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Treatment for Your Tarlov Cysts

Tarlov cysts, also known as perineural cysts or sacral nerve root cysts, are tiny sacs filled with cerebrospinal fluid that develop on nerve roots in your spine. While they can be found anywhere along your spine, they're most often found in the sacrum, the triangular-shaped bone located at the base of your spine.

As long as the cysts remain small, they don’t cause any symptoms. They’re actually pretty common, affecting up to 9% of the population. However, if they grow, they can compress the nerve roots, causing pain, weakness, and numbness that radiates into the legs and feet. Larger Tarlov cysts are actually quite rare and easily misdiagnosed due to physician unfamiliarity with the condition.

Our neurosurgeons at Apex Spine and Neurosurgery, however, have years of experience diagnosing and treating both small and large Tarlov cysts. We’ve helped numerous patients who visit our offices in Roswell, Alpharetta, and Bethlehem, Georgia, to overcome the chronic pain associated with the large variety. 

Here’s what you need to know about the cysts and how we treat them.

The potential causes of Tarlov cysts

Tarlov cysts were first identified in 1938, but while many theories exist about what causes them to develop, experts haven’t pinpointed any specific reason.

However, doctors are fairly certain they understand why asymptomatic, small Tarlov cysts become large and symptomatic. It’s due to spinal trauma to the lower back and sacral area, which increases cerebrospinal fluid pressure. The trauma can come from a severe fall, a car accident, giving birth, or even an epidural injection. Since cerebrospinal fluid fills Tarlov cysts, the increased pressure may cause the cysts to grow and become symptomatic.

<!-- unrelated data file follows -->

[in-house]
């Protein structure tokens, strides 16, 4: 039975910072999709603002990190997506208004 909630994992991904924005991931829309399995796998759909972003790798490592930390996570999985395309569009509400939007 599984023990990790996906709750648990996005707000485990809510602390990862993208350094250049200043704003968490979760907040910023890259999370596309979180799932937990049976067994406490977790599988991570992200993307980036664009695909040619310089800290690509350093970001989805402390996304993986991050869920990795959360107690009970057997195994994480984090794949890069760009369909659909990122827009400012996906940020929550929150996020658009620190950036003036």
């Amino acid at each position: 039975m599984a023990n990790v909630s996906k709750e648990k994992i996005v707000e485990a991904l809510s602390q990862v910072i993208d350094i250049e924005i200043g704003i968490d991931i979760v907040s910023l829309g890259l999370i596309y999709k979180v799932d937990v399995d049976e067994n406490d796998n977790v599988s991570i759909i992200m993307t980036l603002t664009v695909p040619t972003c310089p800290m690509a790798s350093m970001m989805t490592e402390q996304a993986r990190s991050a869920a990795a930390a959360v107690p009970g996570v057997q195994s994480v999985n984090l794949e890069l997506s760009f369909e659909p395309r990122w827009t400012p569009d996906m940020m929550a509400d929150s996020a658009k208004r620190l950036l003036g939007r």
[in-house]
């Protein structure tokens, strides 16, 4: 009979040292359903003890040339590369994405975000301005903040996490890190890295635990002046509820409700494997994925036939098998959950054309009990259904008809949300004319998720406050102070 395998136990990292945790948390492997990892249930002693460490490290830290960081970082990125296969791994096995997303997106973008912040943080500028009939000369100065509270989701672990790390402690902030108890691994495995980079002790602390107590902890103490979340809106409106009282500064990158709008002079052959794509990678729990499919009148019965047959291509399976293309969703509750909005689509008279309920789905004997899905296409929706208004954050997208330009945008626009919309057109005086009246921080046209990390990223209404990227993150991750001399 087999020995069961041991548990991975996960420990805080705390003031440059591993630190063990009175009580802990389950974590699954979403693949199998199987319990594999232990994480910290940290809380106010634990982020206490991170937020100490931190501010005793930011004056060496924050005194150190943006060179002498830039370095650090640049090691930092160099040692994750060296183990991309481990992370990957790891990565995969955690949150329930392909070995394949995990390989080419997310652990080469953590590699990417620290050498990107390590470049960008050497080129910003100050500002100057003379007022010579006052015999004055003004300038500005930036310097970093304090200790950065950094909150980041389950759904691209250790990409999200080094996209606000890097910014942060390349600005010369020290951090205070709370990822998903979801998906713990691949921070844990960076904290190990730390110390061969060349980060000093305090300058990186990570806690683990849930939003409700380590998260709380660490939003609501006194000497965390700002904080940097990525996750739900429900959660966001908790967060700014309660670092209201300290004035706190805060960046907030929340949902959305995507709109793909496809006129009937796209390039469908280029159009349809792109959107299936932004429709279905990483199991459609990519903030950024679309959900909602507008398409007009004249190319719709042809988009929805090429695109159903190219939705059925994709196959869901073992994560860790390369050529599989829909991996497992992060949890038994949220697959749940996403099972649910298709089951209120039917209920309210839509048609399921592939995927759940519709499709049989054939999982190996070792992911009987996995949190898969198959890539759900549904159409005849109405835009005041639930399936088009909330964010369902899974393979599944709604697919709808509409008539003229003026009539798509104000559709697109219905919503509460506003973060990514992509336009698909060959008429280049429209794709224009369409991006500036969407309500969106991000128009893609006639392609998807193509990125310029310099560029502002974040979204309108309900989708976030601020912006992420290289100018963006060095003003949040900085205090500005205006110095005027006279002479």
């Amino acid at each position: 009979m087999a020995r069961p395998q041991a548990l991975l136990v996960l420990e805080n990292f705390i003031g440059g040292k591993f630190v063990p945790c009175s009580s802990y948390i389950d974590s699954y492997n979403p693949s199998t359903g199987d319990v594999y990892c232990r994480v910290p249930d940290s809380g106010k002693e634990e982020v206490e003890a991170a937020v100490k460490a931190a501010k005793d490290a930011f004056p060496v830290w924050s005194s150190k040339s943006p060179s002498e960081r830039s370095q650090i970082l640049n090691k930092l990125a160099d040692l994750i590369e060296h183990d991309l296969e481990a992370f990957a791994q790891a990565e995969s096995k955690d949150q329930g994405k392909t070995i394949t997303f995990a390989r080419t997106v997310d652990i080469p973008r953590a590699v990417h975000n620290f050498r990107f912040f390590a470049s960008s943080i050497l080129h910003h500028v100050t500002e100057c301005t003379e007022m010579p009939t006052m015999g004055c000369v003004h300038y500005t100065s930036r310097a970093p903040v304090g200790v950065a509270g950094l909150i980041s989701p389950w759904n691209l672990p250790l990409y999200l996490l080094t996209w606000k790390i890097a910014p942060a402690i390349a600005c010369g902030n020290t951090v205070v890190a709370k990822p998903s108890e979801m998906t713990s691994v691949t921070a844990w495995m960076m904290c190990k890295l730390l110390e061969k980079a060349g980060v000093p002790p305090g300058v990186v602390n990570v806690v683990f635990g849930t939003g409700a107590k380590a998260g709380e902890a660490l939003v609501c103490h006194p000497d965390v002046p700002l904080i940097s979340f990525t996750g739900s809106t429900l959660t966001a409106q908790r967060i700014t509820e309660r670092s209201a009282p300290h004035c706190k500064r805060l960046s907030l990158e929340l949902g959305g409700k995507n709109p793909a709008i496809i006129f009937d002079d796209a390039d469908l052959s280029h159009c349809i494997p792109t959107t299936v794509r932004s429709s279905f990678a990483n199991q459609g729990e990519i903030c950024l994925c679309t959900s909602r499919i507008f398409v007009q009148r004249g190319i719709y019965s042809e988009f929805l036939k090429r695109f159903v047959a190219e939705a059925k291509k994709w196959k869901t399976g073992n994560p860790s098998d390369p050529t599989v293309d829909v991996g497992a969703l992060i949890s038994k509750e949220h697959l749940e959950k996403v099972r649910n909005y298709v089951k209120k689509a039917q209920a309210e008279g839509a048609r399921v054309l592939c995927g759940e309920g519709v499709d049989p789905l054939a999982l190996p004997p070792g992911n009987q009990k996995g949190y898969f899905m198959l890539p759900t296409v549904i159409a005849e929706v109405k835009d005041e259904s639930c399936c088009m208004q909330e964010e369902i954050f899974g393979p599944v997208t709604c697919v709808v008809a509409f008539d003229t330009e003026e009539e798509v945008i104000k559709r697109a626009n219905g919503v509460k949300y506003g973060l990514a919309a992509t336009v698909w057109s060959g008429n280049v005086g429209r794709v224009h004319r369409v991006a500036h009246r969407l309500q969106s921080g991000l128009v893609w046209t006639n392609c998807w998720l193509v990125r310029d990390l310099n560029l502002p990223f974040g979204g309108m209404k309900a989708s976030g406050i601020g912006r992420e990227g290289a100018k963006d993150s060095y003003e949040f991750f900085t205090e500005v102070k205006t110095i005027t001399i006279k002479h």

Tarlov cyst symptoms

As Tarlov cysts put pressure on your spinal nerves, everyday functions like sitting, standing, walking, and bending can become incredibly painful. 

Symptoms vary based on where on your spine the cyst is located, but you may experience:

Most people find they can only get relief from the pain when lying on their side.

Tarlov cyst diagnosis

Accurately diagnosing a Tarlov cyst may prove difficult for a couple of reasons. First, it’s a rare condition, and that means few doctors have a complete understanding of it. Second, the symptoms of large Tarlov cysts resemble those of other, more common spinal problems, such as degenerative disc disease or a herniated disc.

A Tarlov cyst diagnosis can be confirmed by an MRI scan, CT scan, or myelogram. The images illuminate the fluid-filled cysts that surround the spinal nerve roots.

Tarlov cyst treatments

We may help alleviate your pain and other symptoms with pain relievers, anti-inflammatory medications, or treatments such as transcutaneous nerve stimulation (TENS). However, the primary treatment for Tarlov cysts is draining the fluid from the cyst, which we do by fine needle aspiration — inserting the needle and withdrawing the fluid.

Since the cysts gradually refill after aspiration, we may also fill the space with an injection of fibrin glue. While the glue may slow a recurrence of the problem, the cyst may eventually return.

Surgery is another potential treatment option. We may recommend a laminectomy to decompress the nerve and create space around it. Your neurosurgeon may also remove the cyst and surrounding nerve roots or perform microsurgery to remove the cyst and prevent cerebrospinal fluid from flowing into the area again.

If you’re suddenly besieged by radiating lower back pain, muscle weakness, and tingling, or if you’re unable to find any comfortable position other than lying on your side, you need to see a neurology specialist. Give us a call at any of our three offices to schedule a consultation, or book online with us today.

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